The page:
It’s back-to-school time. The time of year when I drag two unwilling participants known as our boys, ages 8 and 10, to go uniform shopping.
Our first stop this week was shoe shopping. Like most average boys, their shoe sizes increase dramatically by the month. Unlike most average boys, our children have autism. The sensory issues related to autism can cause hiccups—and quite frankly, stress—when shopping in the shoe and uniform departments.
We almost exclusively buy Skechers shoes for our boys. Not because of the way they look, although our youngest is quite fond of the light-up shoes, but because they have a large section of shoes with Velcro. You see, Velcro distributes pressure evenly on the foot, unlike shoelaces, according to my oldest. They are also less likely to come undone and cause a midday meltdown at school.
While at the Skechers store, a lovely attendant measured our children’s feet. The youngest went first, and he blissfully picked out the wildest looking pair he could find. Next went our oldest. The employee looked at me sympathetically and near whispered, “He’s a size 6, sweetie, and that is in the men’s section.” The obvious reason for my subsequent wet eyes is that our child has graduated to the men’s section. I am not ready for that, and feel the need to be held while his childhood slips through my fingers.
The other reason for my tears is not so obvious: no more Velcro. No more Velcro. Does this mean that now that my oldest wears shoes with shoelaces instead of Velcro, he has moved past the midday-meltdown stage? Or does this mean we’ll have an extra 30 minutes every morning getting dressed because the shoelaces aren’t quite right? Or when they come undone or feel uncomfortable? Will the school nurse call me multiple times a week because he is in her office crying about his shoelaces?
After the shoes, my next cause of anxiety is their uniforms. The most important thing to remember with uniforms and sensory issues is this: Don’t run out of their favorite uniform pieces. God forbid something happens to most of their pants when they are out of season and off the racks for the rest of the year. Bad meltdowns are a guarantee.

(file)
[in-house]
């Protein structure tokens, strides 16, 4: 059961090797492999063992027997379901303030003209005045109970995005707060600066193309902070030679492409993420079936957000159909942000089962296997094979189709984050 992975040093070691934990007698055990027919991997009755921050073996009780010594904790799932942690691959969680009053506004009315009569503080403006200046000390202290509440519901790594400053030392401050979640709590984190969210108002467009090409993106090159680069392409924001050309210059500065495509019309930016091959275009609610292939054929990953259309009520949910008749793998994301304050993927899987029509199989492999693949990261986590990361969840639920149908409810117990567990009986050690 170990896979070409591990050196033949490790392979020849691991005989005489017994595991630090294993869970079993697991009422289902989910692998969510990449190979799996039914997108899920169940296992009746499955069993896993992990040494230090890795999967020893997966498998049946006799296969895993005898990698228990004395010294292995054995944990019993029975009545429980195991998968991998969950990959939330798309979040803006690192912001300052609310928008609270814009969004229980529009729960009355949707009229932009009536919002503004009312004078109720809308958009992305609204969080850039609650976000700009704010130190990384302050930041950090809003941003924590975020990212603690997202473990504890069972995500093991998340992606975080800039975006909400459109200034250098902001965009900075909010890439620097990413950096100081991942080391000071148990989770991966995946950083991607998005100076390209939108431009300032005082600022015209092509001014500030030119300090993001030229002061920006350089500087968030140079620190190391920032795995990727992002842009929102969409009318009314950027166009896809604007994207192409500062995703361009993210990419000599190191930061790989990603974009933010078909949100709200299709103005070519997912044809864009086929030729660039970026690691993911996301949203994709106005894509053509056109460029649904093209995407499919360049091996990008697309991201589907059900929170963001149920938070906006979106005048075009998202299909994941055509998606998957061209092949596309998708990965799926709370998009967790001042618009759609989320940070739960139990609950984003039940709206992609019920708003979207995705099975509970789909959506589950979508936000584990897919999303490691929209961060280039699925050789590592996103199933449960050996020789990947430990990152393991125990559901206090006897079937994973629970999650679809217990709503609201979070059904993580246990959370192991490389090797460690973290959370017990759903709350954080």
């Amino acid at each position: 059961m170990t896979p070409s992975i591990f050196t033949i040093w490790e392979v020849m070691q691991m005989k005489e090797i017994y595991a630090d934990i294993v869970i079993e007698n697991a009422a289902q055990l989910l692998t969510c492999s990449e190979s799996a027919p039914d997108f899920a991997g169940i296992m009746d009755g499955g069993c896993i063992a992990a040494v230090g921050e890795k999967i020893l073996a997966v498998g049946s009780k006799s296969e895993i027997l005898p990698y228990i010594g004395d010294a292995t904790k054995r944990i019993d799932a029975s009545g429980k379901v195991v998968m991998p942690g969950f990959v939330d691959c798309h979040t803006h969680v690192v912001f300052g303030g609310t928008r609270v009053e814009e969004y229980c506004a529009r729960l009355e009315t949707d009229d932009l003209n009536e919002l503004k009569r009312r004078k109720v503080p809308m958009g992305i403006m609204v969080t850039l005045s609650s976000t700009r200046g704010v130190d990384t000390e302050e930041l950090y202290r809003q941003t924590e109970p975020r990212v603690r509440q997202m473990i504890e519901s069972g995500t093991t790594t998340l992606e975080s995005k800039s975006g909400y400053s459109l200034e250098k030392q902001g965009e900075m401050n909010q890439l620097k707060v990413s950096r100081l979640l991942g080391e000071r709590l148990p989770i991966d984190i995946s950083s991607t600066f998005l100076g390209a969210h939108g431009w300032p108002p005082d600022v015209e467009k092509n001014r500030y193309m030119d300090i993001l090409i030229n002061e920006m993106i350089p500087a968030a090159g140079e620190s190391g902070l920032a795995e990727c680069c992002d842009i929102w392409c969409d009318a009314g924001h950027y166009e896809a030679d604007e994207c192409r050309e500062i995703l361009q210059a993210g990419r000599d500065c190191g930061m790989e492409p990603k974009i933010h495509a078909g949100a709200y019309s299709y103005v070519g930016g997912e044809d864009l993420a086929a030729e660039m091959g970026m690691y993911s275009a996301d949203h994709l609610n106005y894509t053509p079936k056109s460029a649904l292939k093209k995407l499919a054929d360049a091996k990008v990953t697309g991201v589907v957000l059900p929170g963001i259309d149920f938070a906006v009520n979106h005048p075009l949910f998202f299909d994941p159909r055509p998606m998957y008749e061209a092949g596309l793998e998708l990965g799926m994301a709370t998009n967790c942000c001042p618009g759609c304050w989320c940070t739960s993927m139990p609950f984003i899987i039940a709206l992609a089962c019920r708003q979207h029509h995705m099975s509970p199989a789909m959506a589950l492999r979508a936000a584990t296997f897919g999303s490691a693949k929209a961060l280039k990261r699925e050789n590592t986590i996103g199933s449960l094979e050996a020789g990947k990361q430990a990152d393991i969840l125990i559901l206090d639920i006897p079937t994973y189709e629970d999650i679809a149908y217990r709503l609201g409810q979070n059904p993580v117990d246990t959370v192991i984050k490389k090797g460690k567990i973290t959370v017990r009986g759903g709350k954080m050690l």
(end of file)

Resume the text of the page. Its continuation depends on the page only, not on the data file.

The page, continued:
I learned the hard way. Last year, I was going to be prepared, and so I bought five of everything, enough to last me a full week before I had to do laundry again. It was also enough that if something happened, which inevitably it does, we’d be able to at least rotate. And then it happened. Two pairs ripped. A third pair’s zipper broke. We were down to two pairs of pants. Okay, I thought, we’re a month away from school getting out, I can do this. Except that my son didn’t like one of the pairs of pants because they were unlike the others. They felt different. No less than 45 minutes of our precious time in the morning was devoted to this same damn conversation, every single day for a month, and then he would get onto the bus, heartbroken because of a pair of navy uniform pants.
This year I’ve decided I’m going to buy more of everything. I’ll make sure the mornings are easier on all of us. And so I pull out last year’s pants for him to try on, and his tears start to flow.
“They’re too tight.”
“They’re not soft.”
“Why can’t I wear my soft pants to school?”
He’s referring to his fleece pants, which, while navy, are not uniform compliant. Not to mention it’s 100 degrees here. But he would rather be drenched in sweat than wear uncomfortable clothes. We have the argument weekly that his fleece pants are meant only for the house, and only when it’s less than 80 degrees outside. These arguments are exhausting, even when you factor in that I am generally a patient person.
At some point, I began to wonder, Why don’t they make easier and softer clothes for people with sensory issues? Why are these clothes only offered in the baby section? And then, in my Facebook feed was a story about a former CNN anchor, Lauren Thierry, who did just that. Let me state for the record: This woman is a damn genius. Seriously.
Thierry created a clothing line, aptly named “Independence Day Clothing,” to solve such problems. Each piece of clothing can be worn in any direction (there is no front or back) or inside out, and has no tags, zippers or buttons. Like I said, genius.
I immediately went to buy what Thierry was offering to me: hope. Unfortunately, most of her pieces had already sold out in a few short months. Why, you ask? An estimated 16.5 percent of school-age children have sensory processing issues. That’s a lot of children giving their parents the same grief getting dressed every morning, similar to what I’ve described here. And there is nowhere else to buy what she is offering.
My question is why has it taken so long? Why did it take a desperate mother having the same frustrations I am having to create this clothing line? Why aren’t more clothing lines doing this? Aren’t they listening to us?
Clearly they are not. Kudos and a giant high-five to the mom who did. I would send her a giant bouquet on behalf of the parents of the 16.5 percent if I knew her address. I can’t wait to get our first shipment—once they’re not sold out, of course.
For more information on Independence Day Clothing, visit www.independencedayclothing.com.